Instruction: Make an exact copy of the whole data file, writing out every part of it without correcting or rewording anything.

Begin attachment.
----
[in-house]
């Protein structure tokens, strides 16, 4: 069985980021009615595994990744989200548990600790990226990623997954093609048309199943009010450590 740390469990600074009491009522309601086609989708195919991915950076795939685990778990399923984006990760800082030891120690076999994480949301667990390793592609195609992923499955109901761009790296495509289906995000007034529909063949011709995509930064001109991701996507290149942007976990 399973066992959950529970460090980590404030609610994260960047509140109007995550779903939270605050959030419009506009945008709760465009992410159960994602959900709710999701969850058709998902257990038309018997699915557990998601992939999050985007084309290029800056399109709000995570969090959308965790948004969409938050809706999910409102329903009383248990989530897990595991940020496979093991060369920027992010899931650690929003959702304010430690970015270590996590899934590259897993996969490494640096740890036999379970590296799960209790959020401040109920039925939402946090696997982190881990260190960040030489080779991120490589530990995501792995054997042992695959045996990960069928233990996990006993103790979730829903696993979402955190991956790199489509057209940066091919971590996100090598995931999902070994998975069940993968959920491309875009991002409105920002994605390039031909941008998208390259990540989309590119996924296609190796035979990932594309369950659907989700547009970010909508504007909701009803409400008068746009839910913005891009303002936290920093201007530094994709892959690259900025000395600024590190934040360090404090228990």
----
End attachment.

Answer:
[in-house]
């Protein structure tokens, strides 16, 4: 069985980021009615595994990744989200548990600790990226990623997954093609048309199943009010450590 740390469990600074009491009522309601086609989708195919991915950076795939685990778990399923984006990760800082030891120690076999994480949301667990390793592609195609992923499955109901761009790296495509289906995000007034529909063949011709995509930064001109991701996507290149942007976990 399973066992959950529970460090980590404030609610994260960047509140109007995550779903939270605050959030419009506009945008709760465009992410159960994602959900709710999701969850058709998902257990038309018997699915557990998601992939999050985007084309290029800056399109709000995570969090959308965790948004969409938050809706999910409102329903009383248990989530897990595991940020496979093991060369920027992010899931650690929003959702304010430690970015270590996590899934590259897993996969490494640096740890036999379970590296799960209790959020401040109920039925939402946090696997982190881990260190960040030489080779991120490589530990995501792995054997042992695959045996990960069928233990996990006993103790979730829903696993979402955190991956790199489509057209940066091919971590996100090598995931999902070994998975069940993968959920491309875009991002409105920002994605390039031909941008998208390259990540989309590119996924296609190796035979990932594309369950659907989700547009970010909508504007909701009803409400008068746009839910913005891009303002936290920093201007530094994709892959690259900025000395600024590190934040360090404090228990």